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I have a Delphi 2009 program that handles a lot of data and needs to be as fast as possible and not use too much memory.

What small simple changes have you made to your Delphi code that had the biggest impact on the performance of your program by noticeably reducing execution time or memory use?

Thanks everyone for all your answers. Many great tips.

For completeness, I'll post a few important articles on Delphi optimization that I found.

Before you start optimizing Delphi code at

Speed and Size: Top 10 Tricks also at

Code Optimization Fundamentals and Delphi Optimization Guidelines at High Performance Delphi, relating to Delphi 7 but still very pertinent.

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closed as too broad by bummi, Jan Dvorak, Bart, TGMCians, gunr2171 Dec 3 '14 at 20:50

There are either too many possible answers, or good answers would be too long for this format. Please add details to narrow the answer set or to isolate an issue that can be answered in a few paragraphs.If this question can be reworded to fit the rules in the help center, please edit the question.

35 Answers 35

Examine all loops, and look for ways to short circuit. If your looking for something specific and find it in a loop, then use the BREAK command to immediately sense looping thru the rest. If you know that you don't have a match, then use a CONTINUE as quickly as possible.

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if you have to do a string comparison, use the optimized STRCOMP or TEXTCOMP functions. For simple equality, use the optimized SAMESTR and SAMETEXT functions. Always choose the SAMESTR/STRCOMP if you know the case will always be the same.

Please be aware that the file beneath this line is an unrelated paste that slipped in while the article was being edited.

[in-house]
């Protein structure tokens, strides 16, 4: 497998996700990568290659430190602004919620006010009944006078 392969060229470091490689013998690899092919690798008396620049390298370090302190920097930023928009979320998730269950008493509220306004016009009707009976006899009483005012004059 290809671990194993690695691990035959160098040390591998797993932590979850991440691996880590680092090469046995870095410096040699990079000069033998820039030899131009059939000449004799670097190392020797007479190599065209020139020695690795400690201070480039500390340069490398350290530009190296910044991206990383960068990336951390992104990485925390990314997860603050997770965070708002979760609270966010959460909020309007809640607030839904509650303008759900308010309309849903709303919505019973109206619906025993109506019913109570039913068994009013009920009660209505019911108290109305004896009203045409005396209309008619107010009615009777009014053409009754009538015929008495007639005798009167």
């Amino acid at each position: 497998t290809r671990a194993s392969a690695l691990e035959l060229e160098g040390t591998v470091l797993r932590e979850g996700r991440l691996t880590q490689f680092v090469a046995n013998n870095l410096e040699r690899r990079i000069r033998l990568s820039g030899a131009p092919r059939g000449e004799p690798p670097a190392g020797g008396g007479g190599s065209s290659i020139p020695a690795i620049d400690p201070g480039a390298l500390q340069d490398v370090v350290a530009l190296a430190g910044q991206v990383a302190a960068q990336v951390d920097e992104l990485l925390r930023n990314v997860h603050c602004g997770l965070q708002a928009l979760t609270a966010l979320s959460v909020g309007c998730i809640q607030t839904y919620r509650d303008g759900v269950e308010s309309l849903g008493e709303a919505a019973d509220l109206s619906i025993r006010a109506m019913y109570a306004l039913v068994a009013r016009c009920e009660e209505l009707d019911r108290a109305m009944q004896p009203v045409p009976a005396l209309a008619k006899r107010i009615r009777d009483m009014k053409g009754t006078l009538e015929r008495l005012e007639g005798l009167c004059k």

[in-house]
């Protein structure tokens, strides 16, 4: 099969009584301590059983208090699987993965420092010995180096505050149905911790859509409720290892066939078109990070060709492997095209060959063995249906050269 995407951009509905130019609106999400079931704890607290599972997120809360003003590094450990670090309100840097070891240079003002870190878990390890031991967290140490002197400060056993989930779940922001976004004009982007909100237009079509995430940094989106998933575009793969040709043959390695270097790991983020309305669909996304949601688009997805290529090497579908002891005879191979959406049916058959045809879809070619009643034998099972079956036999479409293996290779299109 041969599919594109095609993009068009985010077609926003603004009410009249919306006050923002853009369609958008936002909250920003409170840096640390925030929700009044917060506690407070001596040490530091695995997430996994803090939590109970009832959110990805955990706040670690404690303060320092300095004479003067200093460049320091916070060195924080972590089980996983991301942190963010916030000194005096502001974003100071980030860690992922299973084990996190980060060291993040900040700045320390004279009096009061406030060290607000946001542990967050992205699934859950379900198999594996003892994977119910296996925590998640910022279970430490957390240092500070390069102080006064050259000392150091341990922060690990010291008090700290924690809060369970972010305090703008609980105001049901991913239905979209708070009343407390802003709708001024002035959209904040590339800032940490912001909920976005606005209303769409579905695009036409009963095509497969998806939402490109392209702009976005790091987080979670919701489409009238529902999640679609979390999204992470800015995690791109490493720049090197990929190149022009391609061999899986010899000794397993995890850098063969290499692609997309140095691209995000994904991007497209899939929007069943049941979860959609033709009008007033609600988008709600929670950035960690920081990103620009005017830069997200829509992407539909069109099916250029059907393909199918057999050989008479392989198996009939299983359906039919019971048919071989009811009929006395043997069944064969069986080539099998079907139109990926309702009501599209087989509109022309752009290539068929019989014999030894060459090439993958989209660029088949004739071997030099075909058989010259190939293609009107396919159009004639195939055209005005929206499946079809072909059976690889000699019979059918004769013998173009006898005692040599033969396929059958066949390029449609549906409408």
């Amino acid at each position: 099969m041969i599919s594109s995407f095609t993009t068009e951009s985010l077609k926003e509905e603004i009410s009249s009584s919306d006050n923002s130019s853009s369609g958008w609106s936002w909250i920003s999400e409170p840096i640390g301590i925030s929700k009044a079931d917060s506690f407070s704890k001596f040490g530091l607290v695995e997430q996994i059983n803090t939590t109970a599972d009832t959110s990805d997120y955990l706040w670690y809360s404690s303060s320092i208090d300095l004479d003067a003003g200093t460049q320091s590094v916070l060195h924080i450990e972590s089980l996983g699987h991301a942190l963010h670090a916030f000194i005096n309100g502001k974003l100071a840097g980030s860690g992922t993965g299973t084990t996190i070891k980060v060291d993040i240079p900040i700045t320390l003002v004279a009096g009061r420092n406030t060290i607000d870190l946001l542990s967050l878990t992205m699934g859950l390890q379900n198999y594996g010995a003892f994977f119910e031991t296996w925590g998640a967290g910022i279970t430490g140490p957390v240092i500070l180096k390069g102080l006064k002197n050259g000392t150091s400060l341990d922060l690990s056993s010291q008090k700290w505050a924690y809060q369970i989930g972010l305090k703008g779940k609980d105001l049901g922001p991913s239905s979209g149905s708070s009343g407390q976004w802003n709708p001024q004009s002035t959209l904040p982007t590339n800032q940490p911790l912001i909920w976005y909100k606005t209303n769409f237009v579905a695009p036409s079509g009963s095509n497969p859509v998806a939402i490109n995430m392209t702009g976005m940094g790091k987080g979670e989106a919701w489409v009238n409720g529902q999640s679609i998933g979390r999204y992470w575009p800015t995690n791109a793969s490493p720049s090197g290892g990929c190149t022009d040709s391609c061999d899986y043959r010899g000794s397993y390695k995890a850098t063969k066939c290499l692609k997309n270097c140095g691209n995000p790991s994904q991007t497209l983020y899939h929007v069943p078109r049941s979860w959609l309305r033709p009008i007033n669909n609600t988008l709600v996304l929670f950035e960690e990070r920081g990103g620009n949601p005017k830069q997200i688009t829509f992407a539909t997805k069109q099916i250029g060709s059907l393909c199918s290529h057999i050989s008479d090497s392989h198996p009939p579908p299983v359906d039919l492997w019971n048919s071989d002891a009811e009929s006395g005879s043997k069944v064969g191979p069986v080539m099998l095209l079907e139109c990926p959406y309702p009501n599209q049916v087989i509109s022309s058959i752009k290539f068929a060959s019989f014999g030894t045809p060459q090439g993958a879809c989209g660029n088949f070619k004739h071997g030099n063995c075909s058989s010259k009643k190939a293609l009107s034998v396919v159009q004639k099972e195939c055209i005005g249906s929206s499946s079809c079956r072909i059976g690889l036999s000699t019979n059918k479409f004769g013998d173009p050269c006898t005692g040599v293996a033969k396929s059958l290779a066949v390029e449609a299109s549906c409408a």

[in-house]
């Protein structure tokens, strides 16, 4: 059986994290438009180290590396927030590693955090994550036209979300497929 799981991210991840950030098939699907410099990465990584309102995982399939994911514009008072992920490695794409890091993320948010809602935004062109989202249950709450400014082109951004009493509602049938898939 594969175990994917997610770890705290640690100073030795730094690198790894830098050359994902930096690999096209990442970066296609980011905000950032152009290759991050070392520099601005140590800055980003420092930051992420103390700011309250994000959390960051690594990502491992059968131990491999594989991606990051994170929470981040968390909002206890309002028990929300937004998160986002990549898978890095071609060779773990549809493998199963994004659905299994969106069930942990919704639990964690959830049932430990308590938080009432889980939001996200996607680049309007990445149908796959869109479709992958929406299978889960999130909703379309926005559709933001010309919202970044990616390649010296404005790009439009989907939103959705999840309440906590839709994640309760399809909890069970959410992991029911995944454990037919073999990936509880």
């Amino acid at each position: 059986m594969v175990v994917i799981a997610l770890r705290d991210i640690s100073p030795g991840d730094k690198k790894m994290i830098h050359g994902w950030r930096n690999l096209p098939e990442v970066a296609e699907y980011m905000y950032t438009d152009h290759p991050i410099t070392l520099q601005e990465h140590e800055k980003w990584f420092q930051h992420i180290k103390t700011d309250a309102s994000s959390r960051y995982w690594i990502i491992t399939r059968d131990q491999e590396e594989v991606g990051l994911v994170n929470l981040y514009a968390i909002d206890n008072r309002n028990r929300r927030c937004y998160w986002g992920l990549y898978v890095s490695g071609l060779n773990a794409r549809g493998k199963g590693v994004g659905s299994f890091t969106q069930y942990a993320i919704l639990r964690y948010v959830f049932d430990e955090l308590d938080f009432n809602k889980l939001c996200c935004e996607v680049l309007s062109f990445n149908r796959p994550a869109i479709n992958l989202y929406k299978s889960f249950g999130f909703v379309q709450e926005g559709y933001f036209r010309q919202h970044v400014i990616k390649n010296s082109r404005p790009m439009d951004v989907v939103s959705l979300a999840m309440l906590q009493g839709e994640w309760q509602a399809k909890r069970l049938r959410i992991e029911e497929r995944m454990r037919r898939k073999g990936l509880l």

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Avoid using a TTable with lookup fields when a TQuery will do.

I had a report that was extremely slow in a large database. It used a TTable with a bunch of lookup fields. I hung a network monitor on my application and found that an enormous amount of data was flowing across the lines as I traversed this TTable with lookup fields. Changing to a TQuery dramatically reduced the amount of traffic and made a huge difference in speed.

This advice is really just learning to think in client-server terms.

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Run SysInternals ProcessExplorer and FileMonitor, and watch the behavior of your app from teh OS point of view. You'll find surprises such as unexpected disk and registry activity. Where you may have thought that you were saving your settings to the registry or .ini file all in one operation, you may be performing 100 writes. You may find that a database write takes 30 writes when you thought you were doing 3. Some of this can be tuned with things like transactions and buffering. But not until you find the trouble spots first. I had such an "awakening" when I put my app through U3 certification (SanDisk U3 drives have their own certification). I never did make much money by having a U3 version of my app, but the excercise was well worth it.

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Avoid thread.synchronize if possible. This stops everything and waits for the VCL thread. We changed most of our synchronizes to use thread.queue where they could be done asynchronously. The use of anonymous methods helps here as well.

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